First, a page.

Our principal luxury is in perfumes; one sort of these is an odoriferous wood of delicious fragrance: the other a kind of earth; a small portion of which thrown into the fire diffuses a most powerful odor. We beat this wood into powder, and mix it with palm oil; with which both men and women perfume themselves.
As colonialism became more influential, the Igbo adapted their dress customs. Clothing worn before colonialism became "traditional" and worn on cultural occasions. Modern Igbo traditional attire, for men, is generally made up of the Isiagu top, which resembles the Dashiki worn by other African groups. Isiagu (or Ishi agu) is usually patterned with lions' heads embroidered over the clothing and can be a plain colour. It is worn with trousers and can be worn with either a ceremonial title holders hat or with the conventional striped men's hat known as Okpu Agu. For women, a puffed sleeve blouse along with two wrappers and a head tie are worn.
The yam is very important to the Igbo as the staple crop. It is known for its resiliency (a yam can remain fully edible for six months without refrigeration), but it can also be very versatile in terms of its incorporation into different dishes. Yams can be fried, roasted, boiled, or made into a potage with tomatoes and herbs. The cultivation of yams is most commonly carried out by men, as women tend to focus on other crops.
There are celebrations such as the New yam festival (Igbo: Iwaji) which are held for the harvesting of the yam. During the festival, yam is eaten throughout the communities as celebration. Yam tubers are shown off by individuals as a sign of success and wealth. Rice has replaced yam for many ceremonial occasions. Other indigenous foods include cassava, garri, maize and plantains. Soups or stews are included in a typical meal, prepared with a vegetable (such as okra, of which the word derives from the Igbo language, Okwuru) to which pieces of fish, chicken, beef, or goat meat are added. Jollof rice is popular throughout West Africa and Palm wine is a popular alcoholic traditional beverage.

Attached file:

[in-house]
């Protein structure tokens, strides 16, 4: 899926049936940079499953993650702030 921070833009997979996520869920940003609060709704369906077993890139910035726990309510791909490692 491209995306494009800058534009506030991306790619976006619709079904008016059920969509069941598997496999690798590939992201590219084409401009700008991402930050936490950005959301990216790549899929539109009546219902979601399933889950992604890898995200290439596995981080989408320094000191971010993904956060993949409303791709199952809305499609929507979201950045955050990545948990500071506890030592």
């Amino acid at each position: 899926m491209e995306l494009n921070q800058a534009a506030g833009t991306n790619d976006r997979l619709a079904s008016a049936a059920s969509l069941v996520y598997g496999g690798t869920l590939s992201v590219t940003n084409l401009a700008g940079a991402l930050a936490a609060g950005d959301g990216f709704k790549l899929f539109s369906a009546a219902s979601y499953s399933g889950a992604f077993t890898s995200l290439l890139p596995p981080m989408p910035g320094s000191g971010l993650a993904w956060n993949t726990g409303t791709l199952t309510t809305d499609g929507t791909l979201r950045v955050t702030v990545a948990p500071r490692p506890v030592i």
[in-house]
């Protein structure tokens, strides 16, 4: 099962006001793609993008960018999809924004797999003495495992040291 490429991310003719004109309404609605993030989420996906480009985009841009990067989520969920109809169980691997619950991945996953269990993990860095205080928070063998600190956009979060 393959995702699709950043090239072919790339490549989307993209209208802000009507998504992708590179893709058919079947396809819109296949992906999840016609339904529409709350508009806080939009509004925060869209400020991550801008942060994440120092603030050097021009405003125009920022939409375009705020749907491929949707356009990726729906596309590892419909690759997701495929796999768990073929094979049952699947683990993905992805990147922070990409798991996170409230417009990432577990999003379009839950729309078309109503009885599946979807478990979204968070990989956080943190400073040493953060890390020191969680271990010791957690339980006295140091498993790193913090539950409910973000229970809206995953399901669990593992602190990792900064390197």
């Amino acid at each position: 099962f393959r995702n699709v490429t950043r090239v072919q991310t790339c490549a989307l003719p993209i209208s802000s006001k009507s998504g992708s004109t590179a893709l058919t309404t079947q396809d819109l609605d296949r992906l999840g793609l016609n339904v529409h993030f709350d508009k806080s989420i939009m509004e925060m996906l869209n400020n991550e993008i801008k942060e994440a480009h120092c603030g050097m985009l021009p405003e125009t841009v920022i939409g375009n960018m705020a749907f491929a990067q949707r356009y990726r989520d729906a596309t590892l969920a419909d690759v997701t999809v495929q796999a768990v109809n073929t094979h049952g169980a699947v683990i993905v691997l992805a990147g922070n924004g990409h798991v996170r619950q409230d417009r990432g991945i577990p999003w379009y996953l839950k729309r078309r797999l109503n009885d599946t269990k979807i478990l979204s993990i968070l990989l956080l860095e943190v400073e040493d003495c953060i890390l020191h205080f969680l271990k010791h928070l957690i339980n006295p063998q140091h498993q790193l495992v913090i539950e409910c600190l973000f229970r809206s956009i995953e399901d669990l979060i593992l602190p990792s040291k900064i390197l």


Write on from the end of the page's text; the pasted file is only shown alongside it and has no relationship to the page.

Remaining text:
The Igbo people are natively found in Abia, Akwa Ibom, Anambra, Benue, Cross River, Ebonyi, Enugu, Imo, Delta and Rivers State. The Igbo language is predominant throughout these areas, although Nigerian English (the national language) is spoken as well. Prominent towns and cities in Igboland include Aba, Enugu (considered the 'Igbo capital'), Onitsha, Owerri, Abakaliki, Asaba, and Port Harcourt among others. A significant number of Igbo people have migrated to other parts of Nigeria, such as the cities of Lagos, Abuja, and Kano.
The official data on the population of ethnic groups in Nigeria continues to be controversial as a minority of these groups have claimed that the government deliberately deflates the official population of one group, to give the other numerical superiority. The CIA World Factbook puts the Igbo population of Nigeria at 24% of a total population of 177 million, or approximate 42 million people.
Southeastern Nigeria, which is inhabited primarily by the Igbo, is the most densely populated area in Nigeria, and possibly in all of Africa. Most ethnicities that inhabit southeastern Nigeria, such as the closely related Efik and Ibibio people, are sometimes regarded as Igbo by other Nigerians and ethnographers who are not well informed about the southeast.
After the Nigerian-Biafran War, many Igbo people emigrated out of the indigenous Igbo homeland in southeastern Nigeria due to an absence of federal presence, lack of jobs, and poor infrastructure. In recent decades the Igbo region of Nigeria has suffered from frequent environmental damage mainly related to the oil industry. Igbo people have moved to both Nigerian cities such as Lagos and Abuja, and other countries such as Gabon, Canada, the United Kingdom and the United States. Prominent Igbo communities outside Africa include those of London in the United Kingdom and Houston, Baltimore, Chicago, Detroit, Seattle, Atlanta and Washington, D.C. in the United States.